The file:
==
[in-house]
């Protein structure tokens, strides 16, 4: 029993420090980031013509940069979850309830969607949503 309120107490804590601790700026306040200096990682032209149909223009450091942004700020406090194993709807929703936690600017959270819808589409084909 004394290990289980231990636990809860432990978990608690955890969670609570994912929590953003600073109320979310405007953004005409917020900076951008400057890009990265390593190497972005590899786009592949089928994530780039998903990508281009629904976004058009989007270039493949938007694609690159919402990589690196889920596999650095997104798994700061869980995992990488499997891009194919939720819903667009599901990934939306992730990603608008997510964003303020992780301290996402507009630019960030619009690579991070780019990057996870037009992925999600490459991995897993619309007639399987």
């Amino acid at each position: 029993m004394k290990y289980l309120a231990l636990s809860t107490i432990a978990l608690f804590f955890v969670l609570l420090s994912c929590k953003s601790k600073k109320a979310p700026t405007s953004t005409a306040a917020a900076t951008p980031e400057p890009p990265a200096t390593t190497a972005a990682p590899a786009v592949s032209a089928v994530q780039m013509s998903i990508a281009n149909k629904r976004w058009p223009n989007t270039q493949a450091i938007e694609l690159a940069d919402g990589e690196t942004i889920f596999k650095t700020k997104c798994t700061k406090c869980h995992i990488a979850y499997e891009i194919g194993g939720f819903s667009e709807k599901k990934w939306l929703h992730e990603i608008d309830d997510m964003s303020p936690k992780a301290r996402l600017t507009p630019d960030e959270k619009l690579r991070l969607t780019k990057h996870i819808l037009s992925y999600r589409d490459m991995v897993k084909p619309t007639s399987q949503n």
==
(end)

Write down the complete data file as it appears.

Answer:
[in-house]
């Protein structure tokens, strides 16, 4: 029993420090980031013509940069979850309830969607949503 309120107490804590601790700026306040200096990682032209149909223009450091942004700020406090194993709807929703936690600017959270819808589409084909 004394290990289980231990636990809860432990978990608690955890969670609570994912929590953003600073109320979310405007953004005409917020900076951008400057890009990265390593190497972005590899786009592949089928994530780039998903990508281009629904976004058009989007270039493949938007694609690159919402990589690196889920596999650095997104798994700061869980995992990488499997891009194919939720819903667009599901990934939306992730990603608008997510964003303020992780301290996402507009630019960030619009690579991070780019990057996870037009992925999600490459991995897993619309007639399987």
């Amino acid at each position: 029993m004394k290990y289980l309120a231990l636990s809860t107490i432990a978990l608690f804590f955890v969670l609570l420090s994912c929590k953003s601790k600073k109320a979310p700026t405007s953004t005409a306040a917020a900076t951008p980031e400057p890009p990265a200096t390593t190497a972005a990682p590899a786009v592949s032209a089928v994530q780039m013509s998903i990508a281009n149909k629904r976004w058009p223009n989007t270039q493949a450091i938007e694609l690159a940069d919402g990589e690196t942004i889920f596999k650095t700020k997104c798994t700061k406090c869980h995992i990488a979850y499997e891009i194919g194993g939720f819903s667009e709807k599901k990934w939306l929703h992730e990603i608008d309830d997510m964003s303020p936690k992780a301290r996402l600017t507009p630019d960030e959270k619009l690579r991070l969607t780019k990057h996870i819808l037009s992925y999600r589409d490459m991995v897993k084909p619309t007639s399987q949503n």